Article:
Sorry for Disturbing You

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Sorry for Disturbing You – Assignment A &B A) Write an essay (700-900 words) in which you analyse and interpret Richard Knight's short story "Sorry for Disturbing You". Regret is defined as a feeling of sorrow or remorse for a fault, act, loss or disappointment. In spite of this melancholic definition, regret is inevitable in our lives. But it is often said, that “if we spend our time with regrets over yesterday, and worries over what might happen tomorrow, we have no today in which to live.” Hence, we must strive to reach a state of mind, where the regret that fills our lives and its consequences are accepted. The consequences of not reaching this state, is what Michael, a character in the short story “Sorry for Disturbing You”, is…show more content…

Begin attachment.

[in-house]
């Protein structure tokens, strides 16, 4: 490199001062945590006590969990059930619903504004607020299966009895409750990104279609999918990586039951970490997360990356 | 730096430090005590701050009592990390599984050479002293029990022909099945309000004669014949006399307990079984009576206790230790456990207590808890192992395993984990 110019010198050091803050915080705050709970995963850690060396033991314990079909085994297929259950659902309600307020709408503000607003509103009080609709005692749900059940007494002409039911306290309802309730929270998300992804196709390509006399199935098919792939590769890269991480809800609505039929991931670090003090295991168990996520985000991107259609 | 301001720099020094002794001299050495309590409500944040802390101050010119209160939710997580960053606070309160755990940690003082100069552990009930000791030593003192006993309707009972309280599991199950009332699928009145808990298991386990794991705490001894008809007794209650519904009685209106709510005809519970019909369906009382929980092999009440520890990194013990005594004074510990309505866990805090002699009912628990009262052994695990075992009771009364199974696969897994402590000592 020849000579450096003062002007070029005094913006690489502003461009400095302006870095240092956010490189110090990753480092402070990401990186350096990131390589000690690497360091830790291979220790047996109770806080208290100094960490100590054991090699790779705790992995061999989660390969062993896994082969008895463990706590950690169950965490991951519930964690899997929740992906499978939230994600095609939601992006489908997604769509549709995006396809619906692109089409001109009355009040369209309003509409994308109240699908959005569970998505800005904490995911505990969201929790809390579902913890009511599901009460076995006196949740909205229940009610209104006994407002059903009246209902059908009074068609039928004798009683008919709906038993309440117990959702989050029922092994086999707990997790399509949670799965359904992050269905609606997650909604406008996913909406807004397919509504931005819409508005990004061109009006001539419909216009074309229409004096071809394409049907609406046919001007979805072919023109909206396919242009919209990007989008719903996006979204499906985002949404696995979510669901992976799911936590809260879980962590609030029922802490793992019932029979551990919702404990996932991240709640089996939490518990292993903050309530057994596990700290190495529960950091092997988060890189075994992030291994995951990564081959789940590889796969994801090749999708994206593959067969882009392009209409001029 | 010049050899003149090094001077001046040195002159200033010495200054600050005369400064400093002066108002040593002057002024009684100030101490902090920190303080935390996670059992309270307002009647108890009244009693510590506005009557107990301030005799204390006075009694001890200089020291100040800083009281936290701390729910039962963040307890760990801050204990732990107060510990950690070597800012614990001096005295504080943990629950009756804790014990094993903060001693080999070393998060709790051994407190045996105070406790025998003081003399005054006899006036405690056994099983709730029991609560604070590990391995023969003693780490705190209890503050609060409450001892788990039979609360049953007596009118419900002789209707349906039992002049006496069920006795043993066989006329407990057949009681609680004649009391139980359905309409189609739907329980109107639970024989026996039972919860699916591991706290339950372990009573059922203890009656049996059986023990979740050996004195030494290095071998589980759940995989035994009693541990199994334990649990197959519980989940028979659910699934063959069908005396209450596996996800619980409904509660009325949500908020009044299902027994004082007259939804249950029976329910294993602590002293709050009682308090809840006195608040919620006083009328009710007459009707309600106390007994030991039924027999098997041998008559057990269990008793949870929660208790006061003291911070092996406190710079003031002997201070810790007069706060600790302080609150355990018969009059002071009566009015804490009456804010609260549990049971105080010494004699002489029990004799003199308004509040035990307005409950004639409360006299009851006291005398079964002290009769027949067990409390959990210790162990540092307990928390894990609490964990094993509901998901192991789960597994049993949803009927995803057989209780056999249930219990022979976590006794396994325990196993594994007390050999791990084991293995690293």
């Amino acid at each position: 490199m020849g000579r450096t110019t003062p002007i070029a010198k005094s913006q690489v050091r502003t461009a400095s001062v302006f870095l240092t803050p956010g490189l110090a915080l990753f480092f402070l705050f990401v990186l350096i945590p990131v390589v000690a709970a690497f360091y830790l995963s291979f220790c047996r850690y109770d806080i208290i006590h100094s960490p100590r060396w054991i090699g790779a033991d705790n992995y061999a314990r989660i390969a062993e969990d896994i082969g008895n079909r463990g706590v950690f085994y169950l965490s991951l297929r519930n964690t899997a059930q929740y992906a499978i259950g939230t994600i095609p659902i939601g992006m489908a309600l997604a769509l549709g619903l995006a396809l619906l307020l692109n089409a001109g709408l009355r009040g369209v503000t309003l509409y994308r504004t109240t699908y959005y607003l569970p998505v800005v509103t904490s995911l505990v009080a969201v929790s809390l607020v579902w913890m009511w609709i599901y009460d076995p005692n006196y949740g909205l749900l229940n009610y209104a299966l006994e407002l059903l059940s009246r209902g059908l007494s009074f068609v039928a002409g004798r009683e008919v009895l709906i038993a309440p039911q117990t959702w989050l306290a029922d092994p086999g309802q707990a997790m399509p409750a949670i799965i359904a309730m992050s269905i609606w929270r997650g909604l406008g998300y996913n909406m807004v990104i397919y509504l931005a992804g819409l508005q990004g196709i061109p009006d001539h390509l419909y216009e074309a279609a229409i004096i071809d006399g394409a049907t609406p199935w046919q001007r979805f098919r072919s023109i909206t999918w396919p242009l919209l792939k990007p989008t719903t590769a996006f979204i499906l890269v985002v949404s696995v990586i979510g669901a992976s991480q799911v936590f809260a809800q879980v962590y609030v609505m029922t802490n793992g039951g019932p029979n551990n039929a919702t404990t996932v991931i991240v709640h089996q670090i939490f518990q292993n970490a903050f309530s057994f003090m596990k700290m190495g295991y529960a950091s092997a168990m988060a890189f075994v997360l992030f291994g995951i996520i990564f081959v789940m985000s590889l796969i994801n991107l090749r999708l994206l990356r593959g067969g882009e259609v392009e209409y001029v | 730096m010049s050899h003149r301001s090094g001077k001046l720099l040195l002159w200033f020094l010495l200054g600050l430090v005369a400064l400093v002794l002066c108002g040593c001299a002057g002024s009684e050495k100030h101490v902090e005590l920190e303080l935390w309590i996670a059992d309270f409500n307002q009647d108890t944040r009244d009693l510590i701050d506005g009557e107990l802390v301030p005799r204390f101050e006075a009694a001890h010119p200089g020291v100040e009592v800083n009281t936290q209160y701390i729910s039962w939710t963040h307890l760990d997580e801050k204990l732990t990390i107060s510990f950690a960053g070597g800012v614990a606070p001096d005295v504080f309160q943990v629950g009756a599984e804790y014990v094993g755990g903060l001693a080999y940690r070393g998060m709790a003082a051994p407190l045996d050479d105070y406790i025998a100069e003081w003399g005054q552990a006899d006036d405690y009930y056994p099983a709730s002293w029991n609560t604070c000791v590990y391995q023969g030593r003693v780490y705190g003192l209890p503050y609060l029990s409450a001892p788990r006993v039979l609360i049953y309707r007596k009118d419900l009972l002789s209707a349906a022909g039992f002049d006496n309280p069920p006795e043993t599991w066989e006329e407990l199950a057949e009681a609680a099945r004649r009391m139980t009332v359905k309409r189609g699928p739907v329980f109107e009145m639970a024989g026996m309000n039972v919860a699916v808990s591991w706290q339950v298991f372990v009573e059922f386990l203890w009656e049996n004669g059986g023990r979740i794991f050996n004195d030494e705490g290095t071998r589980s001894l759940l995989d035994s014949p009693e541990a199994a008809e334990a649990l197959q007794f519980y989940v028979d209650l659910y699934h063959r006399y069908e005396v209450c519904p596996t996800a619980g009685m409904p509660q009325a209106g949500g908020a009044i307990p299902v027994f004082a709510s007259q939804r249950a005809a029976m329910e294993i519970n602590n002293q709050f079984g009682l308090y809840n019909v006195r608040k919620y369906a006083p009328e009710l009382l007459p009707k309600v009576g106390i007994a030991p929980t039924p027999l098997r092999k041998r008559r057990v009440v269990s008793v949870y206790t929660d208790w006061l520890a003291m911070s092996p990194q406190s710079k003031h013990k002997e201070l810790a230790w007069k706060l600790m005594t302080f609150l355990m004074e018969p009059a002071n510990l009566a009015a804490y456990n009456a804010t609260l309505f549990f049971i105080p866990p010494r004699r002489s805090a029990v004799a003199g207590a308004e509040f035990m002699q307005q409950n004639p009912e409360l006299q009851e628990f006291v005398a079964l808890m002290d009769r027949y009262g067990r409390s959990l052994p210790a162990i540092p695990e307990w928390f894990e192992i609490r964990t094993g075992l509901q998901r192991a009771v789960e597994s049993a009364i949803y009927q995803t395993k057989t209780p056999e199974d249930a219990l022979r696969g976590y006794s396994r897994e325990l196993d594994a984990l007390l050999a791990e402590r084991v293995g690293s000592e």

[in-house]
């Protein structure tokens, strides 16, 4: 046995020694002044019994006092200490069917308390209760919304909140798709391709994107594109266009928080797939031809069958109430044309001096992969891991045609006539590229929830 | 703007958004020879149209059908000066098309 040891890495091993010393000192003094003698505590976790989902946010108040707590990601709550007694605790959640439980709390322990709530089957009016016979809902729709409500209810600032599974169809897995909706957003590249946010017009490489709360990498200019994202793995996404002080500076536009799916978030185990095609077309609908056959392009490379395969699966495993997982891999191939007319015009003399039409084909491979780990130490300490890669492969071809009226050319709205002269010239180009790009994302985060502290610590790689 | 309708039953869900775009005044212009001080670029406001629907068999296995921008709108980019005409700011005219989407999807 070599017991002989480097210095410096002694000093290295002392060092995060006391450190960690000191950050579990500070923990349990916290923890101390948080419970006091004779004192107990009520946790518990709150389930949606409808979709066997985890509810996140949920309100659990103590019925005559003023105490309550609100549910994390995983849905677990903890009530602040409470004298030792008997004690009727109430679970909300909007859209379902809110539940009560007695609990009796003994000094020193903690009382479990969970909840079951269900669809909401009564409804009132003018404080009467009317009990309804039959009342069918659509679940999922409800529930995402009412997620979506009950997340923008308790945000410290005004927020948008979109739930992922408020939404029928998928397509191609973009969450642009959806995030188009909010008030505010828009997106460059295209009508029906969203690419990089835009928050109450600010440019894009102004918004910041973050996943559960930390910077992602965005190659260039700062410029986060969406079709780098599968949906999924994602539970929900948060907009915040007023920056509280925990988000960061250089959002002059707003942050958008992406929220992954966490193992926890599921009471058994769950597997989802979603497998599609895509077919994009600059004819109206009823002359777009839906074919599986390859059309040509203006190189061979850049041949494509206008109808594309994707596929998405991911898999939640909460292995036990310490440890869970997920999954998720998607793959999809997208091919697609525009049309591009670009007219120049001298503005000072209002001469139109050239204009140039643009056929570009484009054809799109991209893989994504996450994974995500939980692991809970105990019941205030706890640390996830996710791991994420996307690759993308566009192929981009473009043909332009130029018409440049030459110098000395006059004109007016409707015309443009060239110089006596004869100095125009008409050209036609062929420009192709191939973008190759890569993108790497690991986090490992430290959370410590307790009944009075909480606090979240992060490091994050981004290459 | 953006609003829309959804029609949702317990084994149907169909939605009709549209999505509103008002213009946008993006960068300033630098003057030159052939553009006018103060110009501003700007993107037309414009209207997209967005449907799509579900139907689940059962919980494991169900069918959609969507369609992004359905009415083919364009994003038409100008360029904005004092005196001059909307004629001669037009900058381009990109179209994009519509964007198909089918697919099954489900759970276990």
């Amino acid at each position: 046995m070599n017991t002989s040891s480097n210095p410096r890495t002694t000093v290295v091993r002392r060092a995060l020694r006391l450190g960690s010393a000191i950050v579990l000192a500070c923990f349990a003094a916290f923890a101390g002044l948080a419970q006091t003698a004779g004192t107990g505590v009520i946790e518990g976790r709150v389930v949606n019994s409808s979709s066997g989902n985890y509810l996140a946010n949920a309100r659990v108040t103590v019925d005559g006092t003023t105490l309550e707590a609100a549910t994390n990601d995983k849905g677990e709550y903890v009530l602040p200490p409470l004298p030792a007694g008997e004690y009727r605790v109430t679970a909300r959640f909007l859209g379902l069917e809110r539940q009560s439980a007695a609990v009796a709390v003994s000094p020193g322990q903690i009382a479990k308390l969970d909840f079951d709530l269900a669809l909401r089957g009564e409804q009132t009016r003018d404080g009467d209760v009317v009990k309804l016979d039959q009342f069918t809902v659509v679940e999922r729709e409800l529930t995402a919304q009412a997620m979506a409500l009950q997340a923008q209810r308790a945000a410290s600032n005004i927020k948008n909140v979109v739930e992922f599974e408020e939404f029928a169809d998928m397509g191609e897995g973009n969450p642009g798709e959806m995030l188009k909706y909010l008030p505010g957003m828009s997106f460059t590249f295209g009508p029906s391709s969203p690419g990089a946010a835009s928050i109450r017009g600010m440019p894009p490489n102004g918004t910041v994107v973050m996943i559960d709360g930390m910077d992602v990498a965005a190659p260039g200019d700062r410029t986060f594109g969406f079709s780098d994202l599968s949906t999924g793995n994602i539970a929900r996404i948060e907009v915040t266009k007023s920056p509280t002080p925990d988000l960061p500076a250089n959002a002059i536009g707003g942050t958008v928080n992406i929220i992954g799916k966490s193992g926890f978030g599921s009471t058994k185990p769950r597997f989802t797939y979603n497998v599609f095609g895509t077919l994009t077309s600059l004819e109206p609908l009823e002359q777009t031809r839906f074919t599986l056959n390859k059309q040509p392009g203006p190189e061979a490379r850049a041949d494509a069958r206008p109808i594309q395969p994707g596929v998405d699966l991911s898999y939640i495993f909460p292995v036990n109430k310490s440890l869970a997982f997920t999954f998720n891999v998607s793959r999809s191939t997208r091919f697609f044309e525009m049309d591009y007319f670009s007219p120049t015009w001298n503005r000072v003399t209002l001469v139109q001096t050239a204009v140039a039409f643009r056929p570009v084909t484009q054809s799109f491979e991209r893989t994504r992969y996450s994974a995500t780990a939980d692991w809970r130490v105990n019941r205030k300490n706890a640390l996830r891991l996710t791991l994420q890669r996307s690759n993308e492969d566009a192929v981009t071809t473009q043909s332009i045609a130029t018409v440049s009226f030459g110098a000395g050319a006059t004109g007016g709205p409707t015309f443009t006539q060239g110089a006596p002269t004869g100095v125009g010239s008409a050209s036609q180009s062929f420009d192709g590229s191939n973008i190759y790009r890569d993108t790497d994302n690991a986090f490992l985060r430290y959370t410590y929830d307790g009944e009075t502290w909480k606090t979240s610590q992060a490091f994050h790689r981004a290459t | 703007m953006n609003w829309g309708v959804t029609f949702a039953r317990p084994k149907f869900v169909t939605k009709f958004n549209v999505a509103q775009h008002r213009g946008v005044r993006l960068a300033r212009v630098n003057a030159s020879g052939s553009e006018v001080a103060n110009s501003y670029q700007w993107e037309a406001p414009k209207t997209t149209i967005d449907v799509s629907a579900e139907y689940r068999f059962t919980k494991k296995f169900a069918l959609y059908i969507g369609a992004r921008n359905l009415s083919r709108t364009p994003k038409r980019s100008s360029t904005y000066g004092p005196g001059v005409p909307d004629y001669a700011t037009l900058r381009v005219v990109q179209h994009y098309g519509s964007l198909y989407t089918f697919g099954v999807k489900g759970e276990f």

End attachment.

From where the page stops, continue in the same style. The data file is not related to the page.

Michael appears to function in the story, as a reminder for Ian, to keep his loved ones close or he will end up a lonely remorseful man, like Michael. It is almost as if Michael is a wake-up call for Ian that he needs to sort out his life and take control, in order to prevent future regrets. When Ian is back home, he takes “the first careful steps up the stair”. With emphasis on the word first, it is here clear, that Ian has learned from the situation and is taking his first steps into a new existence. But it is because of his regret Michael shows up in Ian’s life; being exposed to loneliness for a longer period of time, will often lead to an urgent need of human contact or some kind of compassion and sympathy. So regret is in fact an inevitable consequence of life, but why not try to limit the amount of it in our lives? It’s hard to avoid all possible situations leading to regret, and sometimes we most priorities and are in doubt of the right choice. So don’t strive to live a completely regret free life, just learn to resolve and tolerate the unavoidable regret. B) Write a short essay (200-300 words) in which you give examples of the function of dialogue in "Sorry for Disturbing You". The dialogue in “Sorry for Disturbing You” is very thought-provoking, because it completely determines the story’s composition. The dialogue fills up most of the text, but Ian, the narrator, also influences with his aspects of the story, for
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